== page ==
Farmers in all six districts use observations on budding and flowering of trees, especially in indigenous trees such as mora, palu and wood apple for local weather predictions.
“Palu trees covered with fruit indicate heavy rain fall. Normally, blossoming of palu will happen in May. However, in 2017, there were ripe palu even in December,” observed the Hambantota District farmers.
“If there are more than an average number of fruits in mango trees, it indicates that there will be good rainfall for agriculture and we can harvest in both the Yala and Maha seasons,” the Kurunegala District farmers reported.
Cloud colour and cover
The farmers in Sri Lanka also make climate predictions by observing the patterns and colours of clouds.
“Dark, clustered clouds in August indicate that heavy rainfalls will occur shortly,” stated the Kurunegala District farmers.
“Dark clouds around the moon foresee raining and also the appearance of a rainbow is an indicator of future rain,” said the Batticaloa District farmers.
“Dark cloud cover in the months of July and August in the eastern side of the sky predicts heavy rain in the future. When the east sky is dominated by red colour, it predicts heavy rains and it is a good start for a Maha season,” mentioned the Anuradhapura District farmers.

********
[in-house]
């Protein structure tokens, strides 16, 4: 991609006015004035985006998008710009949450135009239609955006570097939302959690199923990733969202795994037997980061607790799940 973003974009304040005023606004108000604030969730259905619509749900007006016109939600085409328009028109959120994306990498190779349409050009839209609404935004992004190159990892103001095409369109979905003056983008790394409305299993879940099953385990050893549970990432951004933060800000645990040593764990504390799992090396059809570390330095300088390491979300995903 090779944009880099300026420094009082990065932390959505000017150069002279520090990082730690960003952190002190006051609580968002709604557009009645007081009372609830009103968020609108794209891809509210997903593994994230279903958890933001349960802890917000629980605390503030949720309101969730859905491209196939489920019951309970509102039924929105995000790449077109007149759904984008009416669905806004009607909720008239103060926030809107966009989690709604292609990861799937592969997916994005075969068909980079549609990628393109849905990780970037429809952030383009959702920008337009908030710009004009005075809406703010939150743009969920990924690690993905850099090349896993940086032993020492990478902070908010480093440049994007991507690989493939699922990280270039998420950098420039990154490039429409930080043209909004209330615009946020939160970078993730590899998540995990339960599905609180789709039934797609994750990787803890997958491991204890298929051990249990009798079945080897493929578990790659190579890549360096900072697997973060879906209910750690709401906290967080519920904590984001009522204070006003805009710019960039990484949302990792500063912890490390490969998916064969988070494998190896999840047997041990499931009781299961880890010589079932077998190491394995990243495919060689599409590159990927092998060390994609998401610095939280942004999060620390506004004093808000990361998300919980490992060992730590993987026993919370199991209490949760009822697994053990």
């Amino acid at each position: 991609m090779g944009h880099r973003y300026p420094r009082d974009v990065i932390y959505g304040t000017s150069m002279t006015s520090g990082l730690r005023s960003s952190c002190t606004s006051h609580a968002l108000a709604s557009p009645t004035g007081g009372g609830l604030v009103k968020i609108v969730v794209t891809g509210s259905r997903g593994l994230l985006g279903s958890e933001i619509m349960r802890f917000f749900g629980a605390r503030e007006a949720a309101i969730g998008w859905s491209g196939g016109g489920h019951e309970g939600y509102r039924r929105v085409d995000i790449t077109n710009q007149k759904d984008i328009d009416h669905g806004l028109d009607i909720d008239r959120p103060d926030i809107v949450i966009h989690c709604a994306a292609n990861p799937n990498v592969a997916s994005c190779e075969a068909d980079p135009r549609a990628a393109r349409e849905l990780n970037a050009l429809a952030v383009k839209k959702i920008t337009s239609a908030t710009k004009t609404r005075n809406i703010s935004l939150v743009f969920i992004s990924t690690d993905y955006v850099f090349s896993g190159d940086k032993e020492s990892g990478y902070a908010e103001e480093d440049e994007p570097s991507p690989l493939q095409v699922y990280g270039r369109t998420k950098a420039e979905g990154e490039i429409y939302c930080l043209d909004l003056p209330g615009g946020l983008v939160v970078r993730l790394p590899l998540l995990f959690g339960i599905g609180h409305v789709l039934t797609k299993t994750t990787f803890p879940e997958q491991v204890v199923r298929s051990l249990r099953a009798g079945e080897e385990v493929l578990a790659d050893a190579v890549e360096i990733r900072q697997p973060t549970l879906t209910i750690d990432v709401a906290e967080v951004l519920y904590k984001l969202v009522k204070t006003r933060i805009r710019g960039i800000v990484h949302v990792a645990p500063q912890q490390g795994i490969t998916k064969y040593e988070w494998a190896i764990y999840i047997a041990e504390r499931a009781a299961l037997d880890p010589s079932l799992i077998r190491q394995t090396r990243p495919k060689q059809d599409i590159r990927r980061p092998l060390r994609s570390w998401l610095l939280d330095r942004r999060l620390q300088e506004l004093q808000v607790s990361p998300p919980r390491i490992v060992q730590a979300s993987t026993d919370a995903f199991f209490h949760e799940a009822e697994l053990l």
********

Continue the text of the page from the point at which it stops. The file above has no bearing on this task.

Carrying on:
Appearance of insects
The appearance of certain insects helps the farmers predict the weather changes.
“Meru flies appearing in November predicts the start of the rains for the Maha season.
If termites appear in rubber trees, it foretells rains,” informed the Ratnapura District farmers.
There are some specific observations to identify seasonal variations. In the Kurunegala District, the farmers believe that if rain comes between October 10 and 15 (called Akk Wessa), they could cultivate both the Yala and Maha seasons successfully.
The Ratnapura District farmers too are concerned about the wind speed and wind direction when predicting rainy seasons.